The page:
Carriers have traditionally relied on manual rate sheets and emails to quote rates and share other pertinent information regarding sailing frequency and transit times. Cargo owners and freight forwarders, therefore, had to approach numerous Carriers to obtain quotes, which often took a few days, and could compare information only for carriers who reverted on time. Therefore, exporters often did not have complete visibility of the prevailing market rates, and decisions were generally made basis incomplete information.
Nowadays, with the extensive use of digital freight management tools and logistics technology, customers can retrieve in a few minutes rates offered by all carriers for any port pair combination and, therefore, immediately compare rates and service levels and make an informed decision.
This democratisation of information has meant that exporters have access to all the data required to objectively evaluate alternatives and select the one that best meets their requirements and at the optimal price.
Due to this, Carriers are forced to offer sharp rates in line with what is offered in the market to avoid losing the customer. Ultimately, this does degenerate into competing on prices, with other carrier/ service evaluation criteria being rendered secondary.
While the container industry has become highly commoditised, the windfall profits earned in the post-COVID years have afforded Carriers a substantial financial cushion to create new sources of corporate and product differentiation. With the healthy cash flows, Carriers have deleveraged and strengthened their balance sheets and thereafter utilised the surplus funds to carve a niche for themselves, in line with their long-term strategic vision.
These attempts at rebranding themselves and building a new business model include:
Maersk’s strategy to position itself as an integrated logistics service provider by investing heavily to scale up its logistics capabilities across the globe and in different verticals, by acquiring strong regional players and also investing in assets, with the intent of becoming an end-to-end logistics services provider, rather primarily focussing on its traditional container shipping business.
Maersk has prioritised its growth in the logistics segment at the expense of its container shipping business, resulting in it losing its long-held position as the world’s largest container carrier to MSC (and an analysis of current order book suggesting that even CMA-CGM could overtake when their newbuilds are delivered).
MSC has taken the diametrically opposite approach, focussing extensively on building its fleet through acquiring vessels and also placing orders for new tonnage. MSC aggressively acquired tonnage during the peak of the supply chain disruptions in 2020 and has shown little signs that its appetite has whetted since then.
The magnitude of its fleet expansion has been such that it has left Maersk far behind in terms of operated capacity. MSC has also invested in logistics assets and acquisitions but on a smaller scale than Maersk. Looking at its strategy and the size of its fleet, it is quite conceivable that MSC will have to undercut prices to fill its vessels and offer an extensive network of services with similar service quality.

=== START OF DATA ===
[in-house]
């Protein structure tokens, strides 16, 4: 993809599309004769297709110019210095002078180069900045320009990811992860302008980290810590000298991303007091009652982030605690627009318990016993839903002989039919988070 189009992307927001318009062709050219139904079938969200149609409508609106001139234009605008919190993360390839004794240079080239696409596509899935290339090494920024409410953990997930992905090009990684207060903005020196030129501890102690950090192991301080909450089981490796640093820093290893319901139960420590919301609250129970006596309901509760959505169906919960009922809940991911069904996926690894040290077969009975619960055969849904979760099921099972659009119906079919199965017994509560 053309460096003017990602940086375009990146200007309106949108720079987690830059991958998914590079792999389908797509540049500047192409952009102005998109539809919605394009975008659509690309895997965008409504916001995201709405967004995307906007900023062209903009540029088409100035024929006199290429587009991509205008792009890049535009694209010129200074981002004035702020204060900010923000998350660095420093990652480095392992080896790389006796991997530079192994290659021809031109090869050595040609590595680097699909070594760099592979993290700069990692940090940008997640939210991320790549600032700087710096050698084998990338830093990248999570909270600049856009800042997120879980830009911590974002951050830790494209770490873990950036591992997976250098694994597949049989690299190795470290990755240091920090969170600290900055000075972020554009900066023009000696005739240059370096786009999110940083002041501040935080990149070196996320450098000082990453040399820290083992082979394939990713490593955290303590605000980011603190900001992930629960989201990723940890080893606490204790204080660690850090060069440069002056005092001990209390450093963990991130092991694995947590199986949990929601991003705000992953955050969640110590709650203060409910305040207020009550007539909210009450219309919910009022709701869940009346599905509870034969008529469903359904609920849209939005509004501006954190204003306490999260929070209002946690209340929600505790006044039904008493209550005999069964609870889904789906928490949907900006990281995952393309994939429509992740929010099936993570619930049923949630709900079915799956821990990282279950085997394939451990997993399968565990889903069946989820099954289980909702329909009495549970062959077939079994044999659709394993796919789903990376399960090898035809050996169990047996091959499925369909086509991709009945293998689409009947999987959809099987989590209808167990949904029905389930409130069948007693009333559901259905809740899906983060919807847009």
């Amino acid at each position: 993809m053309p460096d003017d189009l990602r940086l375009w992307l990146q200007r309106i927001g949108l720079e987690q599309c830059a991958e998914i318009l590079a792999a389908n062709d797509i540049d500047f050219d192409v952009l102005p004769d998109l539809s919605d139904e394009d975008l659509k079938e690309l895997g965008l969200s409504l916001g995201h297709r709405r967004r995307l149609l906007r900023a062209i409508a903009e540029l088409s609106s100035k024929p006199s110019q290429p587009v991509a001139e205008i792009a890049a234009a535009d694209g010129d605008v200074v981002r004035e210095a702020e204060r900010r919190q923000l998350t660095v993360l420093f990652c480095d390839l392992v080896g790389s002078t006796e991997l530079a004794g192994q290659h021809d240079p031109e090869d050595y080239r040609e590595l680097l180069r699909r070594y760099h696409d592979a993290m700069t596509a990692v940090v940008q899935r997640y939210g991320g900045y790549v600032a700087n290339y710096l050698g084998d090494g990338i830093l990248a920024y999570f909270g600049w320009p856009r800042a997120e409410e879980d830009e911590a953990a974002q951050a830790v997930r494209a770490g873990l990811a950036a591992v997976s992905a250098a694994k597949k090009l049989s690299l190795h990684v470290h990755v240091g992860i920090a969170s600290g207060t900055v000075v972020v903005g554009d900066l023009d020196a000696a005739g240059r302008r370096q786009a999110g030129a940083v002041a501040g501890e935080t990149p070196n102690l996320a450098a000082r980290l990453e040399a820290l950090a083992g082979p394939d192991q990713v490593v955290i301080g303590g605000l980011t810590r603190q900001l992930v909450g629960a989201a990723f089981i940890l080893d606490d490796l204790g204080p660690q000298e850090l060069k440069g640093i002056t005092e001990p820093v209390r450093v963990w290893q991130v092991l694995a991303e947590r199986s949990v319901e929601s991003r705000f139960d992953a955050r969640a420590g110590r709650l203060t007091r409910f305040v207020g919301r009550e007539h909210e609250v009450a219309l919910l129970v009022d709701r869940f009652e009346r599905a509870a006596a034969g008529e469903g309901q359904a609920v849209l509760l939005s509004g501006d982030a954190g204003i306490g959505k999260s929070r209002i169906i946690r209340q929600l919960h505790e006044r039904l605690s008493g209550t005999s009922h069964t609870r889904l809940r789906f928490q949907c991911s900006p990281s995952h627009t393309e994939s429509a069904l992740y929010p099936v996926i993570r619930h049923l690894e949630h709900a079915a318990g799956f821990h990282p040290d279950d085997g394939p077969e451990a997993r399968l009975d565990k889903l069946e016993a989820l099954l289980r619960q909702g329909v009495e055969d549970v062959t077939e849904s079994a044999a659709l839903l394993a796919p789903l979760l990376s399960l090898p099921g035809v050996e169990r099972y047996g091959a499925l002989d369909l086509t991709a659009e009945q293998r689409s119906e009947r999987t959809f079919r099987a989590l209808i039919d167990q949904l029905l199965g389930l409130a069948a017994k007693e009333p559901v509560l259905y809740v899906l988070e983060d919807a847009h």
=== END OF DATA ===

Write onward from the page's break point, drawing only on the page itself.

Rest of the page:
CMA CGM has taken the middle path and tried to strike a balance between the two contrasting approaches adopted by Maersk and MSC by investing in vessels and logistics capabilities alike. CMA CGM has both purchased and chartered vessels in recent years, as well as placed orders for new vessels. Its order book is of a scale that enables it to surpass Maersk and take the number 2 spot amongst container carriers.
In terms of logistics assets, it has targeted inorganic growth through the acquisition of global freight forwarders and local players as well. At the global level, it has acquired prominent freight forwarding companies like Ceva Logistics and Bollore. In contrast, on the local level or in niche segments, it has invested in companies such as Gefco, Ingram Micro, and Stellar Value Chain Solutions. Looking at its pattern of acquisitions, it is likely that the company will try to differentiate its services by offering end-to-end transport solutions.
Hapag Lloyd was one of the most highly leveraged companies prior to COVID-19. After the exceptional bull run in the post-COVID market, the company used its profits to retire existing debt, as well as invest in new tonnage, besides some investments in logistics and port assets. Hapag Lloyd has seen a turnaround of sorts, with the largely successful implementation of its multi-year global strategy.
The company’s stated approach to differentiate its products is to identify unmet customer needs (through customer surveys and face-to-face interviews) and then design premium solutions around those needs. Hapag Lloyd is focussing on high-value cargo (reefer commodities and special equipment such as flat racks and open-top containers) in its attempt to counter market commoditisation.
Overall, carriers are cognisant that the market has devolved into a highly commoditised one and are aware of the long-term consequences of this trend. They are, therefore, trying to counter this by devising appropriate corporate strategies and altering their business models to meet changed ground realities.
While the attempts at offering differentiated services and trying to position themselves apart from competition may or may not be successful, it is nonetheless evident that carriers are making concerted attempts to counter the trend of commoditisation.
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Jitendra has over 20 years of international experience in the Container Shipping, Ports and Logistics industry, spanning 3 diverse geographies, wherein he has been involved in the commercial and strategic aspects of the container business.